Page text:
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Mike Jercinovic - Sensitivity in EPMA

Improved Analytical Resolution and Sensitivity in EPMA – Some Initial Results from the Ultrachron Development Project



Mike Jercinovic
University of Massachusettes
Amherst, MA



M. L. Williams, University of Massachusettes, Amherst
D. R. Snoeyenbos, Cameca Instruments

The application of the electron microprobe to trace element analysis and geochronology is becoming increasingly important, requiring reconsideration of both hardware and methodology. The Ultrachron project was initiated in 2001 as a collaborative effort between the University of Massachusetts and Cameca with the goal of improving EPMA hardware, software, and analytical protocols relevant to trace element microanalysis. The project was inspired by potential benefits in monazite geochronology, emphasizing the difficulties inherent in high spatial resolution, high precision analysis of beam-sensitive phases.

Monte Carlo modeling of electron scattering and X-ray emission for Pb-Mα in monazite (REE+actinide-phosphate) can be used to estimate expected analytical spatial resolution (quadrature sum of the error functions associated with beam diameter and scattering volume, and X-ray emission volume). Such high-Z phases allow analytical resolution in the sub-micron realm if beam brightness is sufficient, and if the accelerating potential is kept below 15kV. At 10kV, the analytical resolution will remain below 500nm for currents up through 200nA if a beam diameter of 200nm or less is realized.

Improving the counting efficiency allows an increase in precision at lower voltage and/or beam currents for the more beam sensitive materials. To this end, new “VLPET” spectrometers were developed which are approximately 5× the collection area of the standard PET, and are equipped with accordingly large detectors. The improved collection efficiency substantially improves count rates above previously existing monochromators. Software integration of multiple spectrometers counting the same analytical line and statistically-based sampling allow further improvement in precision. The application of large and very large crystals, along with count integration results in sensitivity (detection limit) improvement by nearly 4× for Pb-Mα in monazite for single point analysis. For 6-point analysis, the age precision (comparing standard error of the mean) is improved approximately 3× using VLPET and 2-spectrometer integration relative to standard PET on the SX50. When beam damage and/or contamination issues are critical, lengthy count times are not preferable, as in speleothem analysis. The Ultrachron has been applied to Sr analysis in CaCO3 speleothems using 5-spectrometer integration involving PET, LPET, and VLPET spectrometers. Using 15kV and 100nA, 100 sec analyses were performed giving a precision of 29 ppm (2σ) at a concentration of 200 ppm (single point detection limit = 50 ppm). Similar 5-spectrometer integration for analysis of Zr in rutile at 20kV and 200nA (600 s per point) results in a single point detection limit of 14 ppm, and 3 ppm for a 15 point acquisition.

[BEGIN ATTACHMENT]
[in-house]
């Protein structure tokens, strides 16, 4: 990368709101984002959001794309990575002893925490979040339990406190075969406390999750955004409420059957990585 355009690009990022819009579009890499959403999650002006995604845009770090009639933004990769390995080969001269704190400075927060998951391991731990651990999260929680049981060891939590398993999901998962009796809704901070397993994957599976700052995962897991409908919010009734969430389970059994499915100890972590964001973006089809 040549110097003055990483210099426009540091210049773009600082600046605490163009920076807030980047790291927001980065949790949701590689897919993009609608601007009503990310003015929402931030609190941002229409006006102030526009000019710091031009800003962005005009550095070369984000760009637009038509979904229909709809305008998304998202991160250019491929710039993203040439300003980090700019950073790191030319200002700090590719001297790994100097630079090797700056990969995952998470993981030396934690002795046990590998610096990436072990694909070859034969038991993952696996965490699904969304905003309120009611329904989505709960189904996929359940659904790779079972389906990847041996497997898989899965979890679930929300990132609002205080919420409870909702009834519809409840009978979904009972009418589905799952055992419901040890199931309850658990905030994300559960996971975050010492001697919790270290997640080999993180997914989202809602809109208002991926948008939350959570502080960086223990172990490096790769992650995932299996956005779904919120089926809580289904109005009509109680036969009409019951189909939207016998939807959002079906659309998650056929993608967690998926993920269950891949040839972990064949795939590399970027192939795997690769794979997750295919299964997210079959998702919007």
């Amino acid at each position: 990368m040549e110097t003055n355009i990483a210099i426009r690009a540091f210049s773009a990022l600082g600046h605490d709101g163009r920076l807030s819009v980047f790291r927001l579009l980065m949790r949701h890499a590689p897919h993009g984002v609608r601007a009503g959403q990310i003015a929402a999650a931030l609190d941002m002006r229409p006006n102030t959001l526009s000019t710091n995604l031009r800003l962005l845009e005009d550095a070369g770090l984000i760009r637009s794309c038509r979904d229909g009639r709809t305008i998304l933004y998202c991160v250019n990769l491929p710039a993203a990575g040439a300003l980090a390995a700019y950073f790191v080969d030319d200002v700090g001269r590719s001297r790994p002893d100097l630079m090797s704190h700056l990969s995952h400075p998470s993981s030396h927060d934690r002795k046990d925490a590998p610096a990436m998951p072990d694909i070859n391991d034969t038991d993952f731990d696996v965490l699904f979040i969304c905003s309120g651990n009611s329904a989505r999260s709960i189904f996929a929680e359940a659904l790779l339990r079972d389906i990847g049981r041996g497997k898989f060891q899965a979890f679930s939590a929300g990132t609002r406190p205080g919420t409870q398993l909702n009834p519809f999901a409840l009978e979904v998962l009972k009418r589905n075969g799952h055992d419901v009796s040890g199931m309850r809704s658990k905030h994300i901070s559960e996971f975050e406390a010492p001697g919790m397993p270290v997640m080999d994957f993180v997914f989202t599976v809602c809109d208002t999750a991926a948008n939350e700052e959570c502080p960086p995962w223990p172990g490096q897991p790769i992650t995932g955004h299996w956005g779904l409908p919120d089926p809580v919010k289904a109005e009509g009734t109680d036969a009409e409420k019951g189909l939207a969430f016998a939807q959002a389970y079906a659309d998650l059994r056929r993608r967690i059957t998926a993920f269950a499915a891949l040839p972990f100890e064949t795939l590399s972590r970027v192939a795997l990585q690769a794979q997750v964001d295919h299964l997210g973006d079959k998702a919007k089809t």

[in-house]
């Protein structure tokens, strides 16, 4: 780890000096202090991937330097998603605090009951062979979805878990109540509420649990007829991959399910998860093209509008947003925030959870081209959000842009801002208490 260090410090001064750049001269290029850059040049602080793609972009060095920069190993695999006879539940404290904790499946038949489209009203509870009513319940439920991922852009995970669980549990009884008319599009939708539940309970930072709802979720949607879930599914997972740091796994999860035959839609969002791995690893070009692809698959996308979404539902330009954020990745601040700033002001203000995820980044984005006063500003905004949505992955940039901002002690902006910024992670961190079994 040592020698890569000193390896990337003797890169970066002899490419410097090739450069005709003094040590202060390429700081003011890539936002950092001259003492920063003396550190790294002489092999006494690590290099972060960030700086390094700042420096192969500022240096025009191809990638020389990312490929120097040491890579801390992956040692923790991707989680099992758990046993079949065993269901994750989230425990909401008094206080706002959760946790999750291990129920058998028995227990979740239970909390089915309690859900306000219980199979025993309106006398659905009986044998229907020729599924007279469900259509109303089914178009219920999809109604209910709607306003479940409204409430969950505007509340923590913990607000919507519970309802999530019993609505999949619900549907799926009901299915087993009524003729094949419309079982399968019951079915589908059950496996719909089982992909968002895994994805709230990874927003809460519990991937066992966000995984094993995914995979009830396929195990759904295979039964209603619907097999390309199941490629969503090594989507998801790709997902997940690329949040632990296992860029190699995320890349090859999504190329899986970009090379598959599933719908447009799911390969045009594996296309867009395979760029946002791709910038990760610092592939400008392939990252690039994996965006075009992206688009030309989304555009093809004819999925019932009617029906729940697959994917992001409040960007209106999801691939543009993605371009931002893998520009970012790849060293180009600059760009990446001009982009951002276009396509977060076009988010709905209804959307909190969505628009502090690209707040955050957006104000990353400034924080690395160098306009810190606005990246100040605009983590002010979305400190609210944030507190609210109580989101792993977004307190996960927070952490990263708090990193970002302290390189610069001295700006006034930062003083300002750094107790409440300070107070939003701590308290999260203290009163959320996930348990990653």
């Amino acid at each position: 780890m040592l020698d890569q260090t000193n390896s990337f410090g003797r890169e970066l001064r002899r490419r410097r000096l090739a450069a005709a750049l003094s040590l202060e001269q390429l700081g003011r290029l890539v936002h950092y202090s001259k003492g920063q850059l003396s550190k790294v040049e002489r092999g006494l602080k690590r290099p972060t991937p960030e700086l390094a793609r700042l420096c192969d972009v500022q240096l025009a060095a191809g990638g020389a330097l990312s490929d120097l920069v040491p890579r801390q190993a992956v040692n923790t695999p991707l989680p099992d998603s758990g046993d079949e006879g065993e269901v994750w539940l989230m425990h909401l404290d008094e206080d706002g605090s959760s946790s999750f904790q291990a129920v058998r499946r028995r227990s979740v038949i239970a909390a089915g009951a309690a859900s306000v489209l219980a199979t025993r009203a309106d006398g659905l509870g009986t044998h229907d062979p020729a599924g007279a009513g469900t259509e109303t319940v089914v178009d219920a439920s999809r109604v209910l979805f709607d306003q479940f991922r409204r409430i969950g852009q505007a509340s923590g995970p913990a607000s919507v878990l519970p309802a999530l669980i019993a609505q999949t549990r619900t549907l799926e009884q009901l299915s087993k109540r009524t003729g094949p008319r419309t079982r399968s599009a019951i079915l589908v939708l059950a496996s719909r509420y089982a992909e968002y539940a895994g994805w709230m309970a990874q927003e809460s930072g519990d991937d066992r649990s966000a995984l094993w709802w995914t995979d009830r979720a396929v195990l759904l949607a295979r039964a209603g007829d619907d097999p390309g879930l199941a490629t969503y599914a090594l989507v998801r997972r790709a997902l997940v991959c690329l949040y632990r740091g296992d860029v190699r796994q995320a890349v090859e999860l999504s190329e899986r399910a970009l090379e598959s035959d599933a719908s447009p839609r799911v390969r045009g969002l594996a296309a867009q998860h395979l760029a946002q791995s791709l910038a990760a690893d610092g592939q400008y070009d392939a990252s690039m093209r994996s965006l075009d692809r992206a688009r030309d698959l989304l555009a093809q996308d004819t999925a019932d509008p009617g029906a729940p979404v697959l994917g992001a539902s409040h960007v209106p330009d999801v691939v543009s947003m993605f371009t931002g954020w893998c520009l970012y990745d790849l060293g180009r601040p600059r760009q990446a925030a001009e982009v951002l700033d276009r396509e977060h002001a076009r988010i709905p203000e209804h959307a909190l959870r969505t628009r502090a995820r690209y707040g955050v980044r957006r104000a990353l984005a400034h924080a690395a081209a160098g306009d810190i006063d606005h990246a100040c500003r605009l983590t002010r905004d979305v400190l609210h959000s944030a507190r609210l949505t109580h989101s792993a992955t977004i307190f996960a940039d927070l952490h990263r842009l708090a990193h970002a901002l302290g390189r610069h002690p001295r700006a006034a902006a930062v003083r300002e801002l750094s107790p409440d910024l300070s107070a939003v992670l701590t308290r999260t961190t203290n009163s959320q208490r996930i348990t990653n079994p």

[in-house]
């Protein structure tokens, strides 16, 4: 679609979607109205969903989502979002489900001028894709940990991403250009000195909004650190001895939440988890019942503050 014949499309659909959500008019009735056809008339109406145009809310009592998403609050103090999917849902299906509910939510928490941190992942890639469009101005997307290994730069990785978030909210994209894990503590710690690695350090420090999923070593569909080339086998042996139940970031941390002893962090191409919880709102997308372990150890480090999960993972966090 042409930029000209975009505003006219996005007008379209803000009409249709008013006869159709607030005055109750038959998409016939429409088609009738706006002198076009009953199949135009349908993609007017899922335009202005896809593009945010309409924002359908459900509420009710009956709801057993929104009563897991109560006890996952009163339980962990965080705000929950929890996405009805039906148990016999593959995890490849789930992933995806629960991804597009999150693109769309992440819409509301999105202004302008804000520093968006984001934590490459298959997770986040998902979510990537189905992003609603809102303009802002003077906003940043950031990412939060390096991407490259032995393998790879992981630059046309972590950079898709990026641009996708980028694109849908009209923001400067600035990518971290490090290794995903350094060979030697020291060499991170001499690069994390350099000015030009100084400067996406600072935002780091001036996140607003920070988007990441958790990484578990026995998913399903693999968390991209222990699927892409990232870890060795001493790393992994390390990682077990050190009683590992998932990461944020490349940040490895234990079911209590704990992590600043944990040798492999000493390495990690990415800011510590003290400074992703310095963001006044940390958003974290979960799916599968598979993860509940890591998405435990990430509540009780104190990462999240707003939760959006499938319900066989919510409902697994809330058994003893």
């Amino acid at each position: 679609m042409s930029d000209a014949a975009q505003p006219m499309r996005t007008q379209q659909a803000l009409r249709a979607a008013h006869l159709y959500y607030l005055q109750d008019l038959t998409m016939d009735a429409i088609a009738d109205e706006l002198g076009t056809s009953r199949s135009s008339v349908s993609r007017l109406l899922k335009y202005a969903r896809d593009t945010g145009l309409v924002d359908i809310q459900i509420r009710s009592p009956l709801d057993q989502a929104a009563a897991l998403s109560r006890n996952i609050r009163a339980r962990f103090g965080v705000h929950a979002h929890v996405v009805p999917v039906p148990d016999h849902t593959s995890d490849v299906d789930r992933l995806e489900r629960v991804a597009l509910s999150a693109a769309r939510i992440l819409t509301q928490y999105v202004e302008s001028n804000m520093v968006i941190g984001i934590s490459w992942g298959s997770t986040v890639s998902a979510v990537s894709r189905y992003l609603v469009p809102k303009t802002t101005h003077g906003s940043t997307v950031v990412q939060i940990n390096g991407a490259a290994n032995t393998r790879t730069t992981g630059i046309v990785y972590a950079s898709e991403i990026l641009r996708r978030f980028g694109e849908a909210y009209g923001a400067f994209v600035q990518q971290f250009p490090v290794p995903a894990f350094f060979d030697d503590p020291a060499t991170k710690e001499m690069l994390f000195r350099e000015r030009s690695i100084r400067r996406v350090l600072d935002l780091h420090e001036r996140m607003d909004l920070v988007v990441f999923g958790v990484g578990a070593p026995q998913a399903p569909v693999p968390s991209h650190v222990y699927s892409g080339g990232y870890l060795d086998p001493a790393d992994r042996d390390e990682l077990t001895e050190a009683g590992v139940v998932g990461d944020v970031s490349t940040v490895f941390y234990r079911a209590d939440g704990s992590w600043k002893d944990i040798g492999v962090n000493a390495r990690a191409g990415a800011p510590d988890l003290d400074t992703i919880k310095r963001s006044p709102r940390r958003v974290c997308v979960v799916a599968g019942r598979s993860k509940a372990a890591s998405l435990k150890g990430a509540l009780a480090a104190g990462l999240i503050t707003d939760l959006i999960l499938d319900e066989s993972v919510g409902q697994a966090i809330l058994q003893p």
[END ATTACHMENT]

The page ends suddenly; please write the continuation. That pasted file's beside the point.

Alternative presentations:
In-situ Trace Element Analysis in
           Complex, Multiphase Materials by EPMA

Hans Bethe and Nanogeochronology

Mike Jercinovic is an Associate Professor in the Department of Geosciences at the University of Massachusetts, and supervises the Electron Microprobe/SEM Facility in the department. He received his PhD from the University of New Mexico (1988), where he was introduced to microprobe analysis by Klaus Keil. Research at UNM concentrated on alteration processes in natural basaltic glasses and the application of natural analogues to modeling the corrosion of nuclear waste form glass. Mike then supervised the MIT electron microprobe facility for several years, and worked in the private sector in electron microscopy (microelectronic evaluation) before moving on to UMass in 1997. Research at UMass has primarily involved microanalysis applied to tectonic studies, and also includes other diverse geochemical, mineralogical and materials applications. Most recently, Mike’s research focus has largely related to development of new techniques in electron microprobe trace element analysis. This research primarily applies to the analysis of high-Z accessory phases (monazite, xenotime, thorite, etc.) for geochronology, but is also finding relevance in paleoclimate research, and various petrologic applications. This research has led to collaborative development of the new Cameca SX-Ultrachron electron microprobe. This project has included significant new hardware and software dedicated to improving spatial resolution and count precision in electron probe microanalysis.

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